A Late Afternoon Stroll

We donned our wellies, coats and hats this afternoon to take the long awaited stroll to a country park. This two mile walk was easy for Little D who opted to go in his buggy for the last time; he is no longer a fan of the pram but he knows which side his bread is buttered on. The only time he asked to walk was when we were on the flat. Our toddler has become cunning in appraising a situation and then going in for the kill; or in his case, the milk, the biscuits, the cake and anything edible that comes with dips.

There have been times before when the promise of feeding ducks had lead to Little D going into meltdown, his little hands begging for the bag of stale bread but we have learnt from experience that any bread proffered to these waiting hands will be quickly crammed into a fast moving mouth. No man, no woman and particularly no animal that has been fried, braised or roasted should come between this child and bag of bread. Me and Carol have the scars to prove that a toddler and his food is a mystic moment, a moment of solitude, a moment to wear water proofs.

So, with bag of stale bread hidden, we made our way down country lanes round Pig Row as the clouds piled up. The blustery wind slowly died away as we walked down into the valley and the temperatures rose, making our choice of clothing seem a little odd to a family of five who were camping in a nearby field in their t-shirts and sandals.

This was the first time we had gone to the country park. We were unaware whether there were any ducks. We had, like any good parent, already come up with some convincing lies if no ducks happened to be there. The lies ran along the vein of, 'Mr & Mrs Duck have gone shopping' or, 'Oh dear, Little D. It seems the ducks didn't know we were coming, let's go home and phone them'. The ruse is to get him home, arrange his plastic farmyard ducks before him and then give him plastic fruit to throw at them. This to an untrained eye looks like a prehistoric version of skittles unless a plastic pumpkin is being thrown than it is akin to ten pin bowling. It keeps Little D happy when the real ducks have flown the roost. Thankfully, there were plenty of ducks at the country park, along with some moor hens, some very loud geese and several fishermen who through narrowing eyes watched us throw bread. I am sure the fish were not scared away by Little D paddling at the edge of the lake or by his over enthusiastic, and some would say manic screaming to the ducks. I am sure many a child has yelled at the ducks, 'Come and get it', 'Oh dear, ducks' and our personal favourite, 'All gone' which loosely translates as, Little D has eaten the bread, again.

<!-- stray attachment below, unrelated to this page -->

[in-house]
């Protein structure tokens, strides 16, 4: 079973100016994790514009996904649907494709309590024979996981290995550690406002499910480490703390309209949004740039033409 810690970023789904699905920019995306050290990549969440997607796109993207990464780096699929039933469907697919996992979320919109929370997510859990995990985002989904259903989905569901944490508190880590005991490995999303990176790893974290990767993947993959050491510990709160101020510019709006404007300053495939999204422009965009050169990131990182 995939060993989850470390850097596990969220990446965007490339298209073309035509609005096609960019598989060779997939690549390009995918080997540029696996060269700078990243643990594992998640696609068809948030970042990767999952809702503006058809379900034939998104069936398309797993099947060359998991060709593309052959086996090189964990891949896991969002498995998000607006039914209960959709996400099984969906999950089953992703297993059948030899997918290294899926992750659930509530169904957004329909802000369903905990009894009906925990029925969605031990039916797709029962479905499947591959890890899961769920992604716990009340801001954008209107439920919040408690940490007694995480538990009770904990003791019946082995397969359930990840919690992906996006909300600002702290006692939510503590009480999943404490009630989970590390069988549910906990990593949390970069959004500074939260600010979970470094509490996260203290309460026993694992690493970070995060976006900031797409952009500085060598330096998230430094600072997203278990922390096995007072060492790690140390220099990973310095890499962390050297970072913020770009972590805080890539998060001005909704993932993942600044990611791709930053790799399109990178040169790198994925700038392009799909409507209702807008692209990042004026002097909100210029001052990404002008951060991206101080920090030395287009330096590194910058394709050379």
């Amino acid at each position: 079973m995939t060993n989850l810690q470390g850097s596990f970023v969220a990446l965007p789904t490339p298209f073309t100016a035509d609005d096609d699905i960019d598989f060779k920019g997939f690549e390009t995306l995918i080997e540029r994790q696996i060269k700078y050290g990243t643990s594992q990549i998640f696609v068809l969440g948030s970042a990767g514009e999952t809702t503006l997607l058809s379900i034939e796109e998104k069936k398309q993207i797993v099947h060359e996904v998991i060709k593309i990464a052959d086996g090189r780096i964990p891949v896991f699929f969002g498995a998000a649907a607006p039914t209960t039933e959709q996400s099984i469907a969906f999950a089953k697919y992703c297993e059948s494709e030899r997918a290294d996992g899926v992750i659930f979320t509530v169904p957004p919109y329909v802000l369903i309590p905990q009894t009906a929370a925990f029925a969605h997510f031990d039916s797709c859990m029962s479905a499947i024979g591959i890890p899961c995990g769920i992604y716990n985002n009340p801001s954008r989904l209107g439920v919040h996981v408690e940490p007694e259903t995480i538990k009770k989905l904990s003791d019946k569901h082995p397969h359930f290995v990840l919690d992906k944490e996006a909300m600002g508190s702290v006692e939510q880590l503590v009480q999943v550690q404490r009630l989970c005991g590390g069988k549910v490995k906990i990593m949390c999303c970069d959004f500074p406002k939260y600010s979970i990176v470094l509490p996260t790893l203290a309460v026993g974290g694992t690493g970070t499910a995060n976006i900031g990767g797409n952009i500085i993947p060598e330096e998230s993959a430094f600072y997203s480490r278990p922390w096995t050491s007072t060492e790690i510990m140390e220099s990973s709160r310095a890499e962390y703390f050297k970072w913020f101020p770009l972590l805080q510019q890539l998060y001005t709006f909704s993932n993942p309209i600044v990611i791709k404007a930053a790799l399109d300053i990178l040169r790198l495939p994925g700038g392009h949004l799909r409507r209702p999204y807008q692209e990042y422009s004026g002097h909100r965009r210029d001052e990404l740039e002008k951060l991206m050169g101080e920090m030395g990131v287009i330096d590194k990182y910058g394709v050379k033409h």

A walk into the valley inevitably means a walk back up hill. A chance for Little D to suddenly develop an inability to walk but an enthusiastic ability to be pushed in buggy. We foraged some blackberries, hoped the pub at the top of the hill would be open (it wasn't) and we panted the final mile to our front door. Thankfully, as the valley fell behind us, the blustery wind of the moors cooled us down and no one can be ungrateful for the view that met us from our home.